Kia Motors Europe has announced an upgraded Stonic compact crossover, previewing what’s to come when the Rio-based SUV hits Australian showrooms “late in 2020“.
Australian details are still to be confirmed, but we can expect the Stonic to bring similar enhancements to the MY21 Rio hatchback as a minimum.
That means the Stonic should get a new-generation 8.0-inch touchscreen infotainment system as standard, complete with wireless Apple CarPlay and Android Auto, as well as a new 4.2-inch TFT colour supervision cluster in the driver’s instrument binnacle.
“Kia’s popularity in Australia is growing as is the desire to drive a SUV,” said Damien Meredith, chief operating officer for Kia Australia.
“We have the products and the warranty to satisfy that interest in the small, medium and large SUV segments. Just like Seltos, Stonic might be a little late to the party, but what it offers as a light SUV will work very well – for the owner and for Kia.”
The upgraded Kia Stonic in Europe follows in the tyre tracks of the related Rio – subtle design revisions, upgraded infotainment and driver assistance technologies, as well as Kia’s latest-generation ‘Smartstream’ powertrains including the availability of 48V mild-hybrid power.
New full-LED headlights are distinguishing feature of the new model, as are a new 16-inch alloy wheel design, and two new paint colours: Perennial Grey and Sporty Blue, just like the Rio.
Buyers in Europe now have the option of a Most Yellow contrasting roof, bringing the two-tone finish count to 20 combinations. Kia Europe says 33 per cent of all customers in the region specify a contrasting roof.
In addition to the aforementioned upgrades to the infotainment and driver’s displays, the new Stonic gets the option of new blue and yellow colour packs bringing a splash of colour to the interior.
Under the bonnet, there’s a new EcoDynamics+ 1.0-litre turbo petrol engine with 48V mild-hybrid technology.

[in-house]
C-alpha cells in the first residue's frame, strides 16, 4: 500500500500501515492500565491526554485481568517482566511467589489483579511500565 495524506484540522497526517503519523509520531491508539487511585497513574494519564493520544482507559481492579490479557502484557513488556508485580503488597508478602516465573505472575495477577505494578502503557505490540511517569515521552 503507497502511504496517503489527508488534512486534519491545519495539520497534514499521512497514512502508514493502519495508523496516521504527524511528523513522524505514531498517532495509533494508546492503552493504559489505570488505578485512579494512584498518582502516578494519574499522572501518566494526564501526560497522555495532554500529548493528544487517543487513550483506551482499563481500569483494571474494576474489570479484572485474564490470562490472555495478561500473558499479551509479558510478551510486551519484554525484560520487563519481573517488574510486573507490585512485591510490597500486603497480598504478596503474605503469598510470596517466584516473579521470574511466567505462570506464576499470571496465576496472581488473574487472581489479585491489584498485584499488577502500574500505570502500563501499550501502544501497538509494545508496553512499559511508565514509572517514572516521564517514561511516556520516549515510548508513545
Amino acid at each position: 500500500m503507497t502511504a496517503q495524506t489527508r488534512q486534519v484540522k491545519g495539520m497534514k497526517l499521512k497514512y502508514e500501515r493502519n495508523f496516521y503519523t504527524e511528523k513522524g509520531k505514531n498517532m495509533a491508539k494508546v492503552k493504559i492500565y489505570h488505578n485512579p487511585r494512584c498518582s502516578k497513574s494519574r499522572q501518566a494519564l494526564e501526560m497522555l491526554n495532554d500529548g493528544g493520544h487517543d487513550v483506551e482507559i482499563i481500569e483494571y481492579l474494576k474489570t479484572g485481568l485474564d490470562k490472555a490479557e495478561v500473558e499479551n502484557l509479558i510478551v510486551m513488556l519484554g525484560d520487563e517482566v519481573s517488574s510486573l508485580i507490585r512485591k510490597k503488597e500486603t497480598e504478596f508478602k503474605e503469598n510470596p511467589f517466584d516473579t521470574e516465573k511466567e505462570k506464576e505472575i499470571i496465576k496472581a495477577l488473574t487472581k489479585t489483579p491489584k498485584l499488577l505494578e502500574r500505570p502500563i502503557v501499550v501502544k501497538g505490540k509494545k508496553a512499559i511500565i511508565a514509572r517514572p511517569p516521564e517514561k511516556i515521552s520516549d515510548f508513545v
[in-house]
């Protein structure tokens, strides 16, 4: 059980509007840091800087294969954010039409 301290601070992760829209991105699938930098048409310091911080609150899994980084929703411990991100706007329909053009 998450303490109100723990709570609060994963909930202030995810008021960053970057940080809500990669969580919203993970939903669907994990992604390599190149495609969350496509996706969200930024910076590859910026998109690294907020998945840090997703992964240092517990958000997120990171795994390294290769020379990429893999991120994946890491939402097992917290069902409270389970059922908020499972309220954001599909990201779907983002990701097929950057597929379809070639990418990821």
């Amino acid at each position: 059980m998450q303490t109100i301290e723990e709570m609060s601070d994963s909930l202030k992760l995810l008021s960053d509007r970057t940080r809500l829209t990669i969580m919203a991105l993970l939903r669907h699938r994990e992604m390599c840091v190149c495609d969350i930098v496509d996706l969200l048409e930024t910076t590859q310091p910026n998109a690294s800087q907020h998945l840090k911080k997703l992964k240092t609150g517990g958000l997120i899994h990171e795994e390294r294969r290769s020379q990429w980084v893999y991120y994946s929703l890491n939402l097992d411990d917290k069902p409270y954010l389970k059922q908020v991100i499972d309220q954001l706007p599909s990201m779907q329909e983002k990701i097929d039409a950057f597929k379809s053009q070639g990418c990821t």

Like the Rio before it, the electrified three-cylinder engine is married to a starter-generator unit and a lithium-ion battery pack, supplementing the petrol engine’s torque output and extends the engine’s ‘off time’ when using the idle stop/start system.
The mild-hybrid version of the 1.0 T-GDi three-cylinder engines retains the outgoing model’s available 74kW and 88kW tunes, available with both six-speed manual and seven-speed dual-clutch auto transmissions.
Models fitted with the 88kW engine and DCT benefit from a 16 per cent torque boost, too, now rated at 200Nm.
The MHEV-equipped Stonic is fitted as standard with Kia’s new iMT intelligent manual transmission, featuring clutch-by-wire technology to better integrate with the 48V system – allowing the Stonic to cut out the petrol engine earlier and coast to a stop.
Regardless of transmission, the EcoDynamics+ models can ‘coast’ by deactivating the petrol engine under low load to further enhance efficiency, operating at speeds of up to 125km/h.
In addition to the mild-hybrid powertrains, Kia Europe has added a number of new ‘Smartstream‘ petrol and diesel engines, including a revised 74kW 1.0-litre T-GDi petrol sans 48V tech as well as a new version of the 62kW 1.2-litre naturally-aspirated four-cylinder petrol engine with dual-port injection.
The non-MHEV 1.0-litre engine gets a six-speed manual as standard – replacing the old model’s five-speed – with the seven-speed DCT available as an option.
Performance and efficiency figures for the Stonic’s new powertrains will be announced closer to the model’s European launch in the third quarter.
Rounding out the upgrades in Europe are new and enhanced driver assistance technologies which again mirror the changes seen on overseas versions of the related Rio hatch.
The autonomous emergency braking (AEB) system now features cyclist detection, in addition to the existing vehicle and pedestrian sensing, and there’s a new adaptive cruise control with Lane Following Assist feature available.
Lane Following Assist (LFA) combines the adaptive cruise control and lane-keeping functions to control acceleration, braking and steering depending on lead vehicles and road conditions.
The system is essentially Level 2 autonomous driving ability, keeping the vehicle in the centre of its lane and maintaining a set distance behind a lead vehicle at speeds up to 180km/h, using fitted radar and camera sensors.
There’s also blind-spot assist with rear cross-traffic assists, intervening with steering and brake inputs respectively to avoid collisions with vehicles approaching from a blind spot.
Kia is also offering the Stonic with a new Rear Occupant Alert system which lets the driver know if they’ve left a vulnerable passenger or pet in the cabin.
Six airbags are standard fit across the range, as are ISOFIX tether and anchor points.
The Kia Stonic was first introduced to the European market at the end of 2017, and is currently the company’s fourth best-selling model in the region.
According to Kia Europe, total sales have now eclipsed 150,000 units since its introduction.
Stay tuned to CarExpert for details of the Australian-market Kia Stonic in the lead up to its late-2020 local launch.